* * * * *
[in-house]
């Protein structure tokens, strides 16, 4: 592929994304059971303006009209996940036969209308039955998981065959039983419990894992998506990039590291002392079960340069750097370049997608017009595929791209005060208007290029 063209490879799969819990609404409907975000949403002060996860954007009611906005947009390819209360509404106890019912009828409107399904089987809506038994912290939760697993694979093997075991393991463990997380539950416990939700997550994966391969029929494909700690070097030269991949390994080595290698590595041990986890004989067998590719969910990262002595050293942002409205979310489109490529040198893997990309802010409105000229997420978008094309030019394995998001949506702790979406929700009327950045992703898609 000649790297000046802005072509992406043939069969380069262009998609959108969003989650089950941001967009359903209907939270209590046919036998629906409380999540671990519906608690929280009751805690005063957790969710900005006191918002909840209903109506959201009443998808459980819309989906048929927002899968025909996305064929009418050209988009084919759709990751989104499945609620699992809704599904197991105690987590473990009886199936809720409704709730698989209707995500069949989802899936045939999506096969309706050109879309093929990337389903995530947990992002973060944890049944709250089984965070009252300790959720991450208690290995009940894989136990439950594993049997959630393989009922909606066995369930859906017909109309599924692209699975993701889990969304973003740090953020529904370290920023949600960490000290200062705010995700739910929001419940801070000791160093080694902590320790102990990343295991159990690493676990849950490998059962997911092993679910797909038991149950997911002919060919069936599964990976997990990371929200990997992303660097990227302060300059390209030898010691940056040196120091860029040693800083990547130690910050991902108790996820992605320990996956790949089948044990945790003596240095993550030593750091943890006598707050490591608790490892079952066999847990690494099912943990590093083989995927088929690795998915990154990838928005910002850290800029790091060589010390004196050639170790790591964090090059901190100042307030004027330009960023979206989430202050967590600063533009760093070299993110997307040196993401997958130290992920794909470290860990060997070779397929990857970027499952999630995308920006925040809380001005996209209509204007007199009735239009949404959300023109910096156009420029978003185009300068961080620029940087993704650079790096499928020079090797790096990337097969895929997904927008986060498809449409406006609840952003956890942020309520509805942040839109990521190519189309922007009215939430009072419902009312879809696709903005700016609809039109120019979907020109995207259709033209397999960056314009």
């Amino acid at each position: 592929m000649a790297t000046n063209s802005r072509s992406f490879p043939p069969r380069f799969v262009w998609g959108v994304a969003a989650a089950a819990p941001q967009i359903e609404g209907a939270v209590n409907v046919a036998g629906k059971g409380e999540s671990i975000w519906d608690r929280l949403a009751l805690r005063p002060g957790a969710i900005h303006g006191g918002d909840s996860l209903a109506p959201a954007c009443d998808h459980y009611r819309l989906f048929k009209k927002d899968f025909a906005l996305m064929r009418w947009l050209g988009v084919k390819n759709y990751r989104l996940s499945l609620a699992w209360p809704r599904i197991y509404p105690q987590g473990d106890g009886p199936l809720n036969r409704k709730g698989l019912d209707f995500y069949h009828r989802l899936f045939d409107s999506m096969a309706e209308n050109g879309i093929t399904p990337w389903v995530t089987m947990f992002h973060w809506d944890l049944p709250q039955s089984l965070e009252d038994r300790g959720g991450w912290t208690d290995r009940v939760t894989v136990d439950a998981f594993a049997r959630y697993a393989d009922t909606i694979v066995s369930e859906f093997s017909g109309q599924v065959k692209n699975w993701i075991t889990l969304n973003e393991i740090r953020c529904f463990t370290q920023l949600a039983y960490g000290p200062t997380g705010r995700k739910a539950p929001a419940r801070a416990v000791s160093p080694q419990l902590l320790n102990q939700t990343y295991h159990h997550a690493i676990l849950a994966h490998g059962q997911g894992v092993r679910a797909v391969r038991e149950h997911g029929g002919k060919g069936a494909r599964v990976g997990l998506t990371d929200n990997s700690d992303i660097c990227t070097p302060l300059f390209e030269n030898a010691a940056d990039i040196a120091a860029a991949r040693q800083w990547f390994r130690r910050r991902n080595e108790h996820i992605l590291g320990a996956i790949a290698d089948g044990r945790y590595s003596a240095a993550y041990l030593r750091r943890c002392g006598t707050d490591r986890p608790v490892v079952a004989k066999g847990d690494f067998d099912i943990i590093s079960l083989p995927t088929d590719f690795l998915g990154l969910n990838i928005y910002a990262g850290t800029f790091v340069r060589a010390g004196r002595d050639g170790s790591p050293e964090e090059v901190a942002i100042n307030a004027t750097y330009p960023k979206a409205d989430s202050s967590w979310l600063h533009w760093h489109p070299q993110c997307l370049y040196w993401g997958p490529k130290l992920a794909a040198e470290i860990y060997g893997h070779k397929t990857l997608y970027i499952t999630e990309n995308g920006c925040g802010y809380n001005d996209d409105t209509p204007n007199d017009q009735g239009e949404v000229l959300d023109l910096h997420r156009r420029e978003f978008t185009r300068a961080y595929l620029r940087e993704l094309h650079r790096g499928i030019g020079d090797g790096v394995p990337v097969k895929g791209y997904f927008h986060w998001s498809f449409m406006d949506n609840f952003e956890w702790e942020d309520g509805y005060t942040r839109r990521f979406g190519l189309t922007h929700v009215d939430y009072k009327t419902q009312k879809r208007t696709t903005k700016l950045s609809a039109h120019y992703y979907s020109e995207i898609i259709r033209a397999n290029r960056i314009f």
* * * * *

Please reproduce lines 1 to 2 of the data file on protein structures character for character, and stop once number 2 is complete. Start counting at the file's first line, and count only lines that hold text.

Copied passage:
[in-house]
């Protein structure tokens, strides 16, 4: 592929994304059971303006009209996940036969209308039955998981065959039983419990894992998506990039590291002392079960340069750097370049997608017009595929791209005060208007290029 063209490879799969819990609404409907975000949403002060996860954007009611906005947009390819209360509404106890019912009828409107399904089987809506038994912290939760697993694979093997075991393991463990997380539950416990939700997550994966391969029929494909700690070097030269991949390994080595290698590595041990986890004989067998590719969910990262002595050293942002409205979310489109490529040198893997990309802010409105000229997420978008094309030019394995998001949506702790979406929700009327950045992703898609 000649790297000046802005072509992406043939069969380069262009998609959108969003989650089950941001967009359903209907939270209590046919036998629906409380999540671990519906608690929280009751805690005063957790969710900005006191918002909840209903109506959201009443998808459980819309989906048929927002899968025909996305064929009418050209988009084919759709990751989104499945609620699992809704599904197991105690987590473990009886199936809720409704709730698989209707995500069949989802899936045939999506096969309706050109879309093929990337389903995530947990992002973060944890049944709250089984965070009252300790959720991450208690290995009940894989136990439950594993049997959630393989009922909606066995369930859906017909109309599924692209699975993701889990969304973003740090953020529904370290920023949600960490000290200062705010995700739910929001419940801070000791160093080694902590320790102990990343295991159990690493676990849950490998059962997911092993679910797909038991149950997911002919060919069936599964990976997990990371929200990997992303660097990227302060300059390209030898010691940056040196120091860029040693800083990547130690910050991902108790996820992605320990996956790949089948044990945790003596240095993550030593750091943890006598707050490591608790490892079952066999847990690494099912943990590093083989995927088929690795998915990154990838928005910002850290800029790091060589010390004196050639170790790591964090090059901190100042307030004027330009960023979206989430202050967590600063533009760093070299993110997307040196993401997958130290992920794909470290860990060997070779397929990857970027499952999630995308920006925040809380001005996209209509204007007199009735239009949404959300023109910096156009420029978003185009300068961080620029940087993704650079790096499928020079090797790096990337097969895929997904927008986060498809449409406006609840952003956890942020309520509805942040839109990521190519189309922007009215939430009072419902009312879809696709903005700016609809039109120019979907020109995207259709033209397999960056314009």